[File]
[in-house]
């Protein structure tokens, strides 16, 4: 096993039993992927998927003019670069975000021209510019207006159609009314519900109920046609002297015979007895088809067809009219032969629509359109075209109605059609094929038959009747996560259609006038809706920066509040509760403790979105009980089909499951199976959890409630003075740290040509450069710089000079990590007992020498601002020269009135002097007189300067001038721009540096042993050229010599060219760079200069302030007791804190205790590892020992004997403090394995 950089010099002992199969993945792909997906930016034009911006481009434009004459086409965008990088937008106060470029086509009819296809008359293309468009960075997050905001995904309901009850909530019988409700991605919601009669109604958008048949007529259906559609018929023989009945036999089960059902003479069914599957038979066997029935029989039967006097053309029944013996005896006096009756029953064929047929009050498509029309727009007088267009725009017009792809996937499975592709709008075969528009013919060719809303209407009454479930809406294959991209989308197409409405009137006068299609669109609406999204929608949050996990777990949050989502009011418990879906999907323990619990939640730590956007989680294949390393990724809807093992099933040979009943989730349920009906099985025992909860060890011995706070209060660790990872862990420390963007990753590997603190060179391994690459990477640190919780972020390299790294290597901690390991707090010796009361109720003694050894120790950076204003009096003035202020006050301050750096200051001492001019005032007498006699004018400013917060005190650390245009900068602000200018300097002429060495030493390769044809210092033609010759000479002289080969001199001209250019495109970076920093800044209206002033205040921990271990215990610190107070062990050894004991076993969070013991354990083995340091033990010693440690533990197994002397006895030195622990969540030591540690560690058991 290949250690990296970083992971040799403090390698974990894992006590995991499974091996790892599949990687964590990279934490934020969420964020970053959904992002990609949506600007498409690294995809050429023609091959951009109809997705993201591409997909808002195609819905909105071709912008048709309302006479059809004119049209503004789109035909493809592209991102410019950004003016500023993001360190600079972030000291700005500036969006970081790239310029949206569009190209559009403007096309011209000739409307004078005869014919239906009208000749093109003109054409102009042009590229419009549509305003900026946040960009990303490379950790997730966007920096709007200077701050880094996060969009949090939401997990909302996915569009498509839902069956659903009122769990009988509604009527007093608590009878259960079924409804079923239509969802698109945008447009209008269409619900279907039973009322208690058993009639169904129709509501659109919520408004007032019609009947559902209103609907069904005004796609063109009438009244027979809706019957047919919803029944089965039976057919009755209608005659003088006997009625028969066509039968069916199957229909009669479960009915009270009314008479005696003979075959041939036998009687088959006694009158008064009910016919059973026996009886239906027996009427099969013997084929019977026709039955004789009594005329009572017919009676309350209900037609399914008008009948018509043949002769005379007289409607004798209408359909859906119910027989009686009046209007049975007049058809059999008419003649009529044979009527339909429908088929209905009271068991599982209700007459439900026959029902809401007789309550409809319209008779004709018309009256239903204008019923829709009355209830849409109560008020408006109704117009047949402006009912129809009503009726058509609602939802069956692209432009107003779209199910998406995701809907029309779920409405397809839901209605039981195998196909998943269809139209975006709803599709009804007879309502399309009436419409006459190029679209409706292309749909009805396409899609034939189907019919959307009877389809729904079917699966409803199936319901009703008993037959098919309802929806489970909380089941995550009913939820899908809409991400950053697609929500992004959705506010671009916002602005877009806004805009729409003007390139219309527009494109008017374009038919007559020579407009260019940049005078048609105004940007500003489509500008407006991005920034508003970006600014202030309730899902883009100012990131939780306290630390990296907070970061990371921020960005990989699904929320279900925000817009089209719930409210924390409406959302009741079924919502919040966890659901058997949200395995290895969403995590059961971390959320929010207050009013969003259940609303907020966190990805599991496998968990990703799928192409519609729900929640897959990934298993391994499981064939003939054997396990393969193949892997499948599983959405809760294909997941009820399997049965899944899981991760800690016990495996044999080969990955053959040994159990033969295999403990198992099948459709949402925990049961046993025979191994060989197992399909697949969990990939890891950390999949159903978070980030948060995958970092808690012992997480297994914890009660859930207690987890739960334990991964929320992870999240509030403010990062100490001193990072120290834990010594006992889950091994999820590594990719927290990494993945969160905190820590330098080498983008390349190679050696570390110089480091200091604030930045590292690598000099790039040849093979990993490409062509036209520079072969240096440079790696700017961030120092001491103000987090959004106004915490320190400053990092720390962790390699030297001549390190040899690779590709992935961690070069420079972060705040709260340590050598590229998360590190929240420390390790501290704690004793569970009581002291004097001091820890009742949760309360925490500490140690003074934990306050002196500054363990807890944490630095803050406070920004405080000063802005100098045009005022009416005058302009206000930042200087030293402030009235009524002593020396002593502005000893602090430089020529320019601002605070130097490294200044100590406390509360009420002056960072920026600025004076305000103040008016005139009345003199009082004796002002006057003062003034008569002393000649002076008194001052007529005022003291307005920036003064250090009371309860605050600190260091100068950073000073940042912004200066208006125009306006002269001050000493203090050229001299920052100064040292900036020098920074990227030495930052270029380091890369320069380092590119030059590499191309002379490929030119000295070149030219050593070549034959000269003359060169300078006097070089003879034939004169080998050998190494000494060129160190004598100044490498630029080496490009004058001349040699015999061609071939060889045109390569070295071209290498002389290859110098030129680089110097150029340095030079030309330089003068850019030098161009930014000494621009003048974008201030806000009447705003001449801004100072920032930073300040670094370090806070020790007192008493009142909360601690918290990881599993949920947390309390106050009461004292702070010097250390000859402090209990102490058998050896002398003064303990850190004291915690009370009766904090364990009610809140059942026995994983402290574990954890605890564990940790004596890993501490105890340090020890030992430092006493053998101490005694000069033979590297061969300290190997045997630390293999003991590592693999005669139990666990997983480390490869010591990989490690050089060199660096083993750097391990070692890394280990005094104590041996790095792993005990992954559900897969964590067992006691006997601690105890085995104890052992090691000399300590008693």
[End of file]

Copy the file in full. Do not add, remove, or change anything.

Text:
[in-house]
């Protein structure tokens, strides 16, 4: 096993039993992927998927003019670069975000021209510019207006159609009314519900109920046609002297015979007895088809067809009219032969629509359109075209109605059609094929038959009747996560259609006038809706920066509040509760403790979105009980089909499951199976959890409630003075740290040509450069710089000079990590007992020498601002020269009135002097007189300067001038721009540096042993050229010599060219760079200069302030007791804190205790590892020992004997403090394995 950089010099002992199969993945792909997906930016034009911006481009434009004459086409965008990088937008106060470029086509009819296809008359293309468009960075997050905001995904309901009850909530019988409700991605919601009669109604958008048949007529259906559609018929023989009945036999089960059902003479069914599957038979066997029935029989039967006097053309029944013996005896006096009756029953064929047929009050498509029309727009007088267009725009017009792809996937499975592709709008075969528009013919060719809303209407009454479930809406294959991209989308197409409405009137006068299609669109609406999204929608949050996990777990949050989502009011418990879906999907323990619990939640730590956007989680294949390393990724809807093992099933040979009943989730349920009906099985025992909860060890011995706070209060660790990872862990420390963007990753590997603190060179391994690459990477640190919780972020390299790294290597901690390991707090010796009361109720003694050894120790950076204003009096003035202020006050301050750096200051001492001019005032007498006699004018400013917060005190650390245009900068602000200018300097002429060495030493390769044809210092033609010759000479002289080969001199001209250019495109970076920093800044209206002033205040921990271990215990610190107070062990050894004991076993969070013991354990083995340091033990010693440690533990197994002397006895030195622990969540030591540690560690058991 290949250690990296970083992971040799403090390698974990894992006590995991499974091996790892599949990687964590990279934490934020969420964020970053959904992002990609949506600007498409690294995809050429023609091959951009109809997705993201591409997909808002195609819905909105071709912008048709309302006479059809004119049209503004789109035909493809592209991102410019950004003016500023993001360190600079972030000291700005500036969006970081790239310029949206569009190209559009403007096309011209000739409307004078005869014919239906009208000749093109003109054409102009042009590229419009549509305003900026946040960009990303490379950790997730966007920096709007200077701050880094996060969009949090939401997990909302996915569009498509839902069956659903009122769990009988509604009527007093608590009878259960079924409804079923239509969802698109945008447009209008269409619900279907039973009322208690058993009639169904129709509501659109919520408004007032019609009947559902209103609907069904005004796609063109009438009244027979809706019957047919919803029944089965039976057919009755209608005659003088006997009625028969066509039968069916199957229909009669479960009915009270009314008479005696003979075959041939036998009687088959006694009158008064009910016919059973026996009886239906027996009427099969013997084929019977026709039955004789009594005329009572017919009676309350209900037609399914008008009948018509043949002769005379007289409607004798209408359909859906119910027989009686009046209007049975007049058809059999008419003649009529044979009527339909429908088929209905009271068991599982209700007459439900026959029902809401007789309550409809319209008779004709018309009256239903204008019923829709009355209830849409109560008020408006109704117009047949402006009912129809009503009726058509609602939802069956692209432009107003779209199910998406995701809907029309779920409405397809839901209605039981195998196909998943269809139209975006709803599709009804007879309502399309009436419409006459190029679209409706292309749909009805396409899609034939189907019919959307009877389809729904079917699966409803199936319901009703008993037959098919309802929806489970909380089941995550009913939820899908809409991400950053697609929500992004959705506010671009916002602005877009806004805009729409003007390139219309527009494109008017374009038919007559020579407009260019940049005078048609105004940007500003489509500008407006991005920034508003970006600014202030309730899902883009100012990131939780306290630390990296907070970061990371921020960005990989699904929320279900925000817009089209719930409210924390409406959302009741079924919502919040966890659901058997949200395995290895969403995590059961971390959320929010207050009013969003259940609303907020966190990805599991496998968990990703799928192409519609729900929640897959990934298993391994499981064939003939054997396990393969193949892997499948599983959405809760294909997941009820399997049965899944899981991760800690016990495996044999080969990955053959040994159990033969295999403990198992099948459709949402925990049961046993025979191994060989197992399909697949969990990939890891950390999949159903978070980030948060995958970092808690012992997480297994914890009660859930207690987890739960334990991964929320992870999240509030403010990062100490001193990072120290834990010594006992889950091994999820590594990719927290990494993945969160905190820590330098080498983008390349190679050696570390110089480091200091604030930045590292690598000099790039040849093979990993490409062509036209520079072969240096440079790696700017961030120092001491103000987090959004106004915490320190400053990092720390962790390699030297001549390190040899690779590709992935961690070069420079972060705040709260340590050598590229998360590190929240420390390790501290704690004793569970009581002291004097001091820890009742949760309360925490500490140690003074934990306050002196500054363990807890944490630095803050406070920004405080000063802005100098045009005022009416005058302009206000930042200087030293402030009235009524002593020396002593502005000893602090430089020529320019601002605070130097490294200044100590406390509360009420002056960072920026600025004076305000103040008016005139009345003199009082004796002002006057003062003034008569002393000649002076008194001052007529005022003291307005920036003064250090009371309860605050600190260091100068950073000073940042912004200066208006125009306006002269001050000493203090050229001299920052100064040292900036020098920074990227030495930052270029380091890369320069380092590119030059590499191309002379490929030119000295070149030219050593070549034959000269003359060169300078006097070089003879034939004169080998050998190494000494060129160190004598100044490498630029080496490009004058001349040699015999061609071939060889045109390569070295071209290498002389290859110098030129680089110097150029340095030079030309330089003068850019030098161009930014000494621009003048974008201030806000009447705003001449801004100072920032930073300040670094370090806070020790007192008493009142909360601690918290990881599993949920947390309390106050009461004292702070010097250390000859402090209990102490058998050896002398003064303990850190004291915690009370009766904090364990009610809140059942026995994983402290574990954890605890564990940790004596890993501490105890340090020890030992430092006493053998101490005694000069033979590297061969300290190997045997630390293999003991590592693999005669139990666990997983480390490869010591990989490690050089060199660096083993750097391990070692890394280990005094104590041996790095792993005990992954559900897969964590067992006691006997601690105890085995104890052992090691000399300590008693």